New "Earnings Suspense File" Report Shows 93 Percent
Growth to $585 Billion Over Five Most Recent Years
EMBARGOED UNTIL THURSDAY, MARCH 29, 2007, 12:01 A.M. EASTERN
March 29, 2007 (Washington, DC) – The "Earnings Suspense File" (ESF), used by the Social Security Administration (SSA) to track names and Social Security numbers that do not match government records, almost doubled during the five most recent years tracked to $585 billion, potentially making millions of today's illegal workers eligible for billions of dollars in benefits under an immigration amnesty plan.
The chief cause of growth in the file is unauthorized work by non-citizens, according to SSA Inspector General Patrick P. O'Carroll.
Under current law, a non-citizen who obtains authorization to work in the United States at some later date becomes eligible for Social Security benefits – even for work performed in the country illegally. Upon receiving a valid Social Security number, unauthorized earnings can be reinstated into the worker's new, valid Social Security account – without penalty, and at taxpayer expense.
The analysis, conducted by The Senior Citizens League and based on new information released by SSA, reveals that:
From 1937-1999 (a 63-year period), the ESF accumulated a total of $301.8 billion. It almost doubled, however, from 2000-2004 (the most recent years for which data is available) to $585 billion, largely a result of minimal workplace enforcement efforts.
From 2000-2004, the file grew by an average of $57 billion in "uncredited wages," represented by 9.3 million wage reports per year. By contrast, the file grew by just $18.9 billion and 5.2 million wage reports per year throughout the 1990s, and $7.8 billion and 4.2 million wage reports per year throughout the 1980s.
According to the Government Accountability Office (GAO), the percentage of reinstatements to valid Social Security numbers from the ESF for "potentially unauthorized work" averaged an estimated 32 percent from 1986-2003, and exceeded 50 percent of all reinstatements for foreign-born workers in some of those years.
"Since we know that Social Security is forecast to go bankrupt by the year 2040, we find it unfathomable that our government would willingly bankrupt the system even sooner by giving billions of dollars to people who broke the laws of the United States," said Shannon Benton, executive director of The Senior Citizens League. "Our seniors and future retirees deserve to know that the promises made to them by their public representatives will, indeed, be kept."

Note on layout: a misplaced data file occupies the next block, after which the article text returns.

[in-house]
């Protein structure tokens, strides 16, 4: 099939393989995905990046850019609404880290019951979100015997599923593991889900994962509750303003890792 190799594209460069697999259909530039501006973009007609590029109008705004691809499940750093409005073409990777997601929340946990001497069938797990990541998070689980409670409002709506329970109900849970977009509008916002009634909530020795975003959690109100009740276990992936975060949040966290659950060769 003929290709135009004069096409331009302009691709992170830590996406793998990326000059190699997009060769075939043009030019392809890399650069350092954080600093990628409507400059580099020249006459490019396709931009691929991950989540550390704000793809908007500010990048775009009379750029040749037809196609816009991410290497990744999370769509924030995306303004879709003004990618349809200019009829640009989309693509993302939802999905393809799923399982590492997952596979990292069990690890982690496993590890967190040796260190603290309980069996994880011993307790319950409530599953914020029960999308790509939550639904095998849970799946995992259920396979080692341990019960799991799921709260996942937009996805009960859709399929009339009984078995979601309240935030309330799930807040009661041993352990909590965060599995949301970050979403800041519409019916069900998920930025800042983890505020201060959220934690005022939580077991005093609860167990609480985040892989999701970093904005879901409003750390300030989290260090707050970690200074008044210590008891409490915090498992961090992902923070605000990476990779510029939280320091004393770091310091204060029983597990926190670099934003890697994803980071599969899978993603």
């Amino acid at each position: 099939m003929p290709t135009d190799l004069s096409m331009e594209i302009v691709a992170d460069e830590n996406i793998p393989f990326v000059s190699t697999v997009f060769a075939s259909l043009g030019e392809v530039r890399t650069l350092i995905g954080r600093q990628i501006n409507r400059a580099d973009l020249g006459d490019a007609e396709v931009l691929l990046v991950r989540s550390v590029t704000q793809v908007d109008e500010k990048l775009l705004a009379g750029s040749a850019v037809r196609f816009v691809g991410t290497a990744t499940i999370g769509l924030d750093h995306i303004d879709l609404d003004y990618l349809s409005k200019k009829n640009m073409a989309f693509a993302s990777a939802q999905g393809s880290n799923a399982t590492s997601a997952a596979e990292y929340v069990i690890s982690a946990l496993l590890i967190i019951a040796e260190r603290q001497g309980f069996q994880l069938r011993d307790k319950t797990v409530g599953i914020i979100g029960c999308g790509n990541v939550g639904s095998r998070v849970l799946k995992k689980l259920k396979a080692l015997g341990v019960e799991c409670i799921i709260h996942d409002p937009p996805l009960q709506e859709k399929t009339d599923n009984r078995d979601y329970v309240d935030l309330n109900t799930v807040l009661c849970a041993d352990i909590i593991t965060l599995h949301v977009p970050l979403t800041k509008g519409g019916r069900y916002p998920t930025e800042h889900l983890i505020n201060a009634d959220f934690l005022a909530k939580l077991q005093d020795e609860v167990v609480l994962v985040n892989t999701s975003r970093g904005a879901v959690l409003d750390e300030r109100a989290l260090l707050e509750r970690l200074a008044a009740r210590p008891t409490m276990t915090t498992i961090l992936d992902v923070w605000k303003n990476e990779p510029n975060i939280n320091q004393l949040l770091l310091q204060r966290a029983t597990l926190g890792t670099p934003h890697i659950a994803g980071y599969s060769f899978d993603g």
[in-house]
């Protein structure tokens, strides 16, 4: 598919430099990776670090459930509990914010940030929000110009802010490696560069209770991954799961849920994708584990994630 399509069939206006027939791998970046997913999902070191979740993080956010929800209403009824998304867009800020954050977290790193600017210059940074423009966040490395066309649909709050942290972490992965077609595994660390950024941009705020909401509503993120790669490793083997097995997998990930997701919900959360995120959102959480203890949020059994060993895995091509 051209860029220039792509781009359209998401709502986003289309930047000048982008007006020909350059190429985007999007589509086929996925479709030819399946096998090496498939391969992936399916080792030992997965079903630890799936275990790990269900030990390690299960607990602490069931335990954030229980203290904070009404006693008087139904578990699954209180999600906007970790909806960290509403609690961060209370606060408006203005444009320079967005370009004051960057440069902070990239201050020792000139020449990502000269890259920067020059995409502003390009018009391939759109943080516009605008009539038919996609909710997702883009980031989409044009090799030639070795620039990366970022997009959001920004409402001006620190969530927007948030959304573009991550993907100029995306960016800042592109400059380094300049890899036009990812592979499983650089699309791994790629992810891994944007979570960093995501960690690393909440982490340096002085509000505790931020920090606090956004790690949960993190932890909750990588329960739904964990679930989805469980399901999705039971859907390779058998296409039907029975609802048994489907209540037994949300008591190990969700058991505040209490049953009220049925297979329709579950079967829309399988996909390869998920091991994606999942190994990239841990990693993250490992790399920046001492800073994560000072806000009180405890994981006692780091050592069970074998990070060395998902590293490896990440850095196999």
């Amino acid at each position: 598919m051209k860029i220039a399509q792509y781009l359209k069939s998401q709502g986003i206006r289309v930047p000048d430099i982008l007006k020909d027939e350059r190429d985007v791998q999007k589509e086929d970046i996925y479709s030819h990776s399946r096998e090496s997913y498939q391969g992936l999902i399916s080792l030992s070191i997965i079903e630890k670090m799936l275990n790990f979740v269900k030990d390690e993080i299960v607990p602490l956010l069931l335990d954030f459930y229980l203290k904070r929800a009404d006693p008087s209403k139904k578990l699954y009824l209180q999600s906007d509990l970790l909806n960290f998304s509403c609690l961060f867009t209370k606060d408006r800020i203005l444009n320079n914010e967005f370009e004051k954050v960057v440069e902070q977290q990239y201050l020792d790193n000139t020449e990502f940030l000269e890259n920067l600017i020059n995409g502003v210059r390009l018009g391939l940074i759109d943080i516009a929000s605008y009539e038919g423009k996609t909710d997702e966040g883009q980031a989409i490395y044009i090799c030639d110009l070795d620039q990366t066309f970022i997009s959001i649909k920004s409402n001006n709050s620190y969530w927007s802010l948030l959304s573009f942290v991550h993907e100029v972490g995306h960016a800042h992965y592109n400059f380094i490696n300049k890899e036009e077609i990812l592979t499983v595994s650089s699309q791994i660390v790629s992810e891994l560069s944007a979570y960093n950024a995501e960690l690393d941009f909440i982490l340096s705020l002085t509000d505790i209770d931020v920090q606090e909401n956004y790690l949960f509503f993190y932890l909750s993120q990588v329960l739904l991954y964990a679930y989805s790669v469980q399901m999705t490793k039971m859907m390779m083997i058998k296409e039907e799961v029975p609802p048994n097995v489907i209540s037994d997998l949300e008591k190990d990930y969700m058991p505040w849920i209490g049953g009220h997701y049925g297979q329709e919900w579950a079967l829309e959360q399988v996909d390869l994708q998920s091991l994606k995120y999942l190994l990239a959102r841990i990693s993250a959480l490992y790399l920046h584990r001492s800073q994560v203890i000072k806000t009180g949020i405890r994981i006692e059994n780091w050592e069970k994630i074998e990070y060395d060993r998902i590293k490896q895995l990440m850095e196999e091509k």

It is important to note that the ESF tracks wages, and does not represent the amount the government would have to payout in future benefits. Rather, a percentage of the $585 billion in wages currently in the file would have to be paid out in Social Security benefits as eligible beneficiaries come forward. Also, there is no money in the file; when an eligible beneficiary makes a claim, the money to payout benefits must come from another source.
With 1.2 million members, The Senior Citizens League is one of the nation’s largest nonpartisan seniors groups. Its mission is to promote and assist members and supporters, to educate and alert senior citizens about their rights and freedoms as U.S. Citizens, and to protect and defend the benefits senior citizens have earned and paid for. The Senior Citizens League is a proud affiliate of The Retired Enlisted Association. Visit www.SeniorsLeague.org for more information.
PRESS CONTACT: Brad Phillips, Phillips Media Relations
202-776-0640 (w) 202-446-4060 (c) Brad@PhillipsMediaRelations.com
AVAILABLE TO JOURNALISTS: COPY OF THE ANALYSIS, INTERVIEWS